Rocking the Pedestal: Questions to Ask

Charismatic teachers who are ungrounded can become manipulative gurus. Charismatic sellers who are unsupervised are a danger to other people. Offering salvation through one technique or one weekend or one pose is virtually always a falsehood. To say it simply: a lie.

In my personal experience, people offering these quick fixes are far better at selling products than aiding sustained change. And if a teacher advertises dramatic shifts in short periods of time (whether it is through ayahuasca, breathwork, meditation, group therapy), then almost every time, this so-called solution is unsustainable.

These too are all warnings signs of a teacher potentially placing themselves on the pedestal that can then become problematic. One way of clarifying whether a teacher is on a pedestal or not is through questions, such as:
‣ What is your teaching training and who are/have been your teachers?
‣ Do you receive mentoring/supervision?
‣ Do you welcome questions?
‣ Are you comfortable in saying “I don’t know” when questioned?
‣ Do you agree with offering options in practice?
‣ What are your sources of being sustained as a practitioner and a teacher?
‣ Do you play/dance/hug trees?

Ask one, some or all of these questions and then notice how they respond: dismissively and abruptly or openly and sincerely?

It is very appropriate to ask a teacher if they receive mentoring/supervision, a process that can help to ground the charisma that allows a person to stand up in front of a group of people. It can be the literal ballast that ensures that their balloon does not get too close to the sun (because if that happens, the balloon can burst).

Being up there can at times be exhausting. When we are exhausted, we are more rigid, more fragile, more defensive. Plus the fact is that we can open a Pandora’s box with our teaching. Many people are wounded and sometimes what is being taught can open these wounds further — rather than help their healing. It is essential that as teachers we receive guidance and support.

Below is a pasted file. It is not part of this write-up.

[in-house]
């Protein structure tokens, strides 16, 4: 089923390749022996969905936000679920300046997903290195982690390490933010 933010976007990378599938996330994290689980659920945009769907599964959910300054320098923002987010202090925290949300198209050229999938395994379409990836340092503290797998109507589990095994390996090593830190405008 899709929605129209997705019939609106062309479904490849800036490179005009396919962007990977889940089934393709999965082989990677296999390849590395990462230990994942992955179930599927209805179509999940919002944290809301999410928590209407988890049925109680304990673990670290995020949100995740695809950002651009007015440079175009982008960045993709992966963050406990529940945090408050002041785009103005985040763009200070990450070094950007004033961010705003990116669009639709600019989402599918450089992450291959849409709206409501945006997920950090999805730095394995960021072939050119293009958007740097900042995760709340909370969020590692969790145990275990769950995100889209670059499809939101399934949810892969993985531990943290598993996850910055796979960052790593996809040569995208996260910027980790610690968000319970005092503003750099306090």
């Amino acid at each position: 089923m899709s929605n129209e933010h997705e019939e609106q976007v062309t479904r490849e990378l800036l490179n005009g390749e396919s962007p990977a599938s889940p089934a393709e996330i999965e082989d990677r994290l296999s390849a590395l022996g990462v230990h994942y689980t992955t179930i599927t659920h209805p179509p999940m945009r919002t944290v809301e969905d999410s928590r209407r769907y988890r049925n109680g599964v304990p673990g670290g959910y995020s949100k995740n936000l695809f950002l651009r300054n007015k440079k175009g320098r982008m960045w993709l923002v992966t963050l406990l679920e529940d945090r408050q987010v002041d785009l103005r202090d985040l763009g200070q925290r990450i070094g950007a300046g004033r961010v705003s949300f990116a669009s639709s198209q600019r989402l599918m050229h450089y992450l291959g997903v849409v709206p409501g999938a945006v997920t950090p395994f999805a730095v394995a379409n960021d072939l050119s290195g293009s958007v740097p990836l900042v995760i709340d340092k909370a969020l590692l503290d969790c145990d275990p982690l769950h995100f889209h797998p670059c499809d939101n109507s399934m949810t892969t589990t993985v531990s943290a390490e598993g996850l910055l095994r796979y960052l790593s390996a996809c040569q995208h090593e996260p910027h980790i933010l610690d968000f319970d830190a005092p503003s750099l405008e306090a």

Saying “I don’t know” is an indispensable skill for us as teachers; too often too many teachers might try to busk an answer or boast about what they know instead of acknowledging the truth of our limited experience; this can be dangerous for practitioners. Someone once asked me when I was teaching a course: “How do you remember all these details and all our names?” I thought for a moment — and then in the spirit of non-busking and non-boasting, I responded: “Notes.”

Being comfortable in offering options is absolutely vital. One long-term teacher wrote to me: “I remember early on in my Ashtanga teaching days I was teaching Parsvottanasana and offered no alternatives (!) to how the postures should look. And a student said: ‘If I can’t get the palms of my hands together, could I put the backs of my hands together or hold my elbows?’ It was a ‘lightbulb moment’ and I said ‘What a great idea!’”

The question of how teachers are sustaining themselves is crucial. Are we as teachers trying to do too much? I certainly have done that: taught too much and then felt drained, eventually realising that this was unsustainable. For myself, sustainers include connecting to nature (daily walks), eating well (porridge in the morning and not eating late in the evening), love and support from friends (the sangha of community, the feedback from peer group), regular practising (knowing that a little a lot is better than a lot a little).